You don the vest by pulling it over your head.  A single, adjustable, wrap-around sternum strap holds it in place, secured by a Fastex-style buckle.  There is Velcro on the strap to keep it in place on the front of the vest, so it won’t come loose or slide off.  It holds the vest securely enough that it doesn’t shift or flop, even when bending over.

The short model puts the bulk of the weight up on your chest/upper back, reminiscent of body armor.  The long models spread it out farther down your torso and onto your hips, if that’s your preference.  The female-cut vests are designed with a woman’s body shape in mind.

V-Force vest wide shoulder pads.
V-Force vest wide shoulder pads.

Training with a Weighted Vest

I have used my V-Force vest primarily for walks/hikes over the past summer.  The vest itself is quite comfortable, and even on hot, humid days, I had no trouble with it rubbing or chafing.  The weights stick out more than an inch on the front and back, however, so you may find it’s not comfortable to also wear a backpack with the vest.

Footwear is an additional consideration when training with a weighted vest.  I found that while wearing my sneakers (white New Balances, standard issue for middle-aged men), my feet got sore.  Switching to combat boots, with their better arch and ankle support, eliminated that issue.  I would recommend using the same kind of footwear you’d use if you were going on a hike with a pack.

Exercise (with) Caution

The manufacturer recommends that you don’t start with the full amount of weight your vest can carry, especially if you’re new to weight vests.  I second this recommendation—start low and work your way up, especially if you’re old and out of shape.  With that much extra weight on your torso, you have to take extra care to avoid lower back injuries.  The vest has a way of letting you know if you don’t have good posture, and you need to be careful when bending over.  Try not to overdo it and hurt yourself.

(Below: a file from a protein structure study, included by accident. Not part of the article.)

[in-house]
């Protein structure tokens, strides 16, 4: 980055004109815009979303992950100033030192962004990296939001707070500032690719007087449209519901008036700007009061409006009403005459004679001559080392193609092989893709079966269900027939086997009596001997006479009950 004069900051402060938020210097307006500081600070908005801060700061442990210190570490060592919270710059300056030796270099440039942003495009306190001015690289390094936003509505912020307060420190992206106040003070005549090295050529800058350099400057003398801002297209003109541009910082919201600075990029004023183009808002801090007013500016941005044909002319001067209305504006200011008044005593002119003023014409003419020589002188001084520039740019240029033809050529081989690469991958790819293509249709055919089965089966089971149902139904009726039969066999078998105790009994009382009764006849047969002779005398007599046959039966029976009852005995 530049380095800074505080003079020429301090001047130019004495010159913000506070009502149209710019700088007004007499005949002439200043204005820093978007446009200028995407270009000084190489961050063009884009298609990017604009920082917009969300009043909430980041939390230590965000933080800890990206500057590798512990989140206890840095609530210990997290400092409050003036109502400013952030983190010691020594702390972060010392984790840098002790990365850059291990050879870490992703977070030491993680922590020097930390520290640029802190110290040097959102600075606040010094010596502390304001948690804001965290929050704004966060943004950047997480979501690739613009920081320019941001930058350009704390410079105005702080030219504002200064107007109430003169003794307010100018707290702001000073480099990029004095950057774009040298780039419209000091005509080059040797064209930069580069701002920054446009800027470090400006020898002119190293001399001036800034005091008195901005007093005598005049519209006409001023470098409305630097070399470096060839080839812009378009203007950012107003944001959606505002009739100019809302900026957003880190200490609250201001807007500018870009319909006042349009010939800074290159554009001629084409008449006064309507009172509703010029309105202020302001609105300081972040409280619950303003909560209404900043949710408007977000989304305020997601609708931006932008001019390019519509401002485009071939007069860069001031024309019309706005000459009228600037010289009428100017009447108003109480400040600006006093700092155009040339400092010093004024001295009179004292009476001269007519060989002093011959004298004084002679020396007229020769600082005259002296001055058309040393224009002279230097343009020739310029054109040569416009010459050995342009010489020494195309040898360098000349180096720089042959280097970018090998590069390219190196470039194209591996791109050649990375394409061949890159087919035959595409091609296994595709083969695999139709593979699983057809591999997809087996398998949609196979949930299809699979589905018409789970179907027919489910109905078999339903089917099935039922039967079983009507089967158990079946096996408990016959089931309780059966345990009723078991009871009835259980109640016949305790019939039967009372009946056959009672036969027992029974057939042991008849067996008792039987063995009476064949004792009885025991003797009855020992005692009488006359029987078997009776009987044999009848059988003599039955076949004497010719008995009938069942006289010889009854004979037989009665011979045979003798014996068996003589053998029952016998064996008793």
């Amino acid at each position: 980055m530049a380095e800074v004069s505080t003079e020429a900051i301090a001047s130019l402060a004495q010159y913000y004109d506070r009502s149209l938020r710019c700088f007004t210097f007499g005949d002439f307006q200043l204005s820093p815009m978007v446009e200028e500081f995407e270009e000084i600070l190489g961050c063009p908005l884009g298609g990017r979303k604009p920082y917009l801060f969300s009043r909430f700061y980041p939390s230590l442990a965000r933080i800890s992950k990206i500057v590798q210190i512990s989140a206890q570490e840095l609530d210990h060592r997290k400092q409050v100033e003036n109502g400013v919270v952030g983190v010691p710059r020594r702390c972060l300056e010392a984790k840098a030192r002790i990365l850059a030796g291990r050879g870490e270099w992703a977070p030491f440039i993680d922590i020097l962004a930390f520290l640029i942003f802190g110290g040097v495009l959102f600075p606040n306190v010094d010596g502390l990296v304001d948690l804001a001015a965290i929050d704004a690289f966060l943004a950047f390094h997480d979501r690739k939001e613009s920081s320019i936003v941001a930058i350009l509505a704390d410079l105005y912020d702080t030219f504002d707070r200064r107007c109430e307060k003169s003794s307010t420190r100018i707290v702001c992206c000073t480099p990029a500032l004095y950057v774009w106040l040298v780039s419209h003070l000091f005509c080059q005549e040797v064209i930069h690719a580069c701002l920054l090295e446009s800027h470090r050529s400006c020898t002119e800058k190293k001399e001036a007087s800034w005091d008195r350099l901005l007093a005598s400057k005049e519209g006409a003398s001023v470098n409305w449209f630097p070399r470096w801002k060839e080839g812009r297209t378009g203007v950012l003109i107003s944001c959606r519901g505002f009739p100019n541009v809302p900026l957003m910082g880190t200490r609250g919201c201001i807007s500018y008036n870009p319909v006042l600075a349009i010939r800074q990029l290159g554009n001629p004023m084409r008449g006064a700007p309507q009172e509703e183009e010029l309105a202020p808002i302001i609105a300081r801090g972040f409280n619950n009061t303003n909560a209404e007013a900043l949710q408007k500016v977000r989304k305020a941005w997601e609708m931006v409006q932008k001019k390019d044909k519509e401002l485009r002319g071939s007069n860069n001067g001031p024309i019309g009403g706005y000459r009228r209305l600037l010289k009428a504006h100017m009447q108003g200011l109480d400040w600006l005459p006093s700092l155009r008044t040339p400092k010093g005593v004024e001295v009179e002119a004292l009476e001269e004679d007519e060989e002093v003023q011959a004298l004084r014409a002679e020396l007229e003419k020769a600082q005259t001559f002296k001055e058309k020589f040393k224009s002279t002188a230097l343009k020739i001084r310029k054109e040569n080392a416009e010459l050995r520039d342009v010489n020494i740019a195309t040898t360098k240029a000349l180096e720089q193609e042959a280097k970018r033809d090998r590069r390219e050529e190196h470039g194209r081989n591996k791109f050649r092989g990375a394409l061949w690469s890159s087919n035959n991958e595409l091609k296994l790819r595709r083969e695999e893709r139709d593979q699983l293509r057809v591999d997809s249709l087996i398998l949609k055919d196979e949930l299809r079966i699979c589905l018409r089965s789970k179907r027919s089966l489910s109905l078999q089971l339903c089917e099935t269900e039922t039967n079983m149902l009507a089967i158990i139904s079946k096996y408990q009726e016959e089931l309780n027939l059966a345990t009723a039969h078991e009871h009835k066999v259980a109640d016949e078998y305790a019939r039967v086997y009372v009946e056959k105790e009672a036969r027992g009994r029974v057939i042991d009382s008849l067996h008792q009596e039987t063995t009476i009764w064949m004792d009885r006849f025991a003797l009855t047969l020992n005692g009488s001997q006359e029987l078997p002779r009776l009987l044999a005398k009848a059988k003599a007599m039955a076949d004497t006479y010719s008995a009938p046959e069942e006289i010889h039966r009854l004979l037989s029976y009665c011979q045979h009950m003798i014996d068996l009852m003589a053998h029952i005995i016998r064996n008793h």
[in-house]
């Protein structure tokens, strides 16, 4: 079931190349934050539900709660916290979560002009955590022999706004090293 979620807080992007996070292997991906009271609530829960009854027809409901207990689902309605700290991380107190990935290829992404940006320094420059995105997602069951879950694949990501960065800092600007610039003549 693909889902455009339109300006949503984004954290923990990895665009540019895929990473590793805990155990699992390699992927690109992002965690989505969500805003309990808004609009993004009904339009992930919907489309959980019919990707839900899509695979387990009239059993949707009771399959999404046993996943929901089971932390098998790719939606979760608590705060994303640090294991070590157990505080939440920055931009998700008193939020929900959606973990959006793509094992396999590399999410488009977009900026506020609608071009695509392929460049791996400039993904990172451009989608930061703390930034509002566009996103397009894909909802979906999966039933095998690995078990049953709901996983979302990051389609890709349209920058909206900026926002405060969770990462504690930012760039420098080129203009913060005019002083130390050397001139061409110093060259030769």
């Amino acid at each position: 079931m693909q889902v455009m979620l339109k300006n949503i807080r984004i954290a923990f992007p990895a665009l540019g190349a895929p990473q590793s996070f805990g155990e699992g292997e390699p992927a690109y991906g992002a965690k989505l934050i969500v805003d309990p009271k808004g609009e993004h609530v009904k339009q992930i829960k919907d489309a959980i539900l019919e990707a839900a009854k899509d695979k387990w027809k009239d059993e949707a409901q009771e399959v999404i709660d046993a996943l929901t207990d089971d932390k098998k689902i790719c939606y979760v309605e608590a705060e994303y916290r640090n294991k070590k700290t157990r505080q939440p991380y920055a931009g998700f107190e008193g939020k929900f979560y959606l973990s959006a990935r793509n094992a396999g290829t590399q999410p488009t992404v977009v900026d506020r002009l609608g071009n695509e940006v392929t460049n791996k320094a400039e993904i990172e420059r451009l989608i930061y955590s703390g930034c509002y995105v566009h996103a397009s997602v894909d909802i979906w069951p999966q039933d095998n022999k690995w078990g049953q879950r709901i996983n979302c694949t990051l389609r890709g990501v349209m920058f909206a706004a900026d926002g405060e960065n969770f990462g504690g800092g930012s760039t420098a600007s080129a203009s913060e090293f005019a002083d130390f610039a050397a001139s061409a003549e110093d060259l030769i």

Many years ago, I hurt my shoulder doing kipping pull-ups while wearing IOTV body armor.  I ended up having to go to physical therapy and was in pain for nearly a year.  Make sure you’re using good form.  Know your limits!

Overall Experience

I have been using my V-Force vest for months now, and can wholeheartedly recommend them.  It’s comfortable, well-made, and does what it’s supposed to do perfectly.  They are expensive—mine cost over $200.  In this case, I decided that I’d spend the extra money on a quality, American-made product instead of taking my chances with a Chinese-made one from Amazon.  I don’t regret that decision and I expect that I’ll get years of use out of my vest.  If I ever do have an issue with it, offers a lifetime warranty.

For the sake of disclosure, I want to state that I have no relationship with the manufacturer of this product.  I purchased the vest with my own money and was not asked to review it.  I simply found it to be a quality product that our readers may find useful.  As always, talk to a trainer and your medical provider before starting a new exercise regimen.

If you’re just starting out, I know it can be daunting, and it certainly doesn’t get any easier as you get older.  Still, it’s never too late to start, and even doing a little is better than doing nothing.  Often the first step is the hardest. Get out there and take it!


Mike Kupari is a full-time novelist, a part-time firearms dilettante, and has proudly claimed the title of America's Okayest Science Fiction Writer.  A former USAF Explosive Ordnance Disposal Technician and NCO, he's a veteran of Afghanistan.  In his civilian career, he's worked in UXO clearance, chemical weapons demilitarization, private security, as a rocket motor technician, a warehouse manager, and even spent a couple years driving a big rig before settling into his life as a hack writer of rocket pulp.  His novels are available from Baen Books.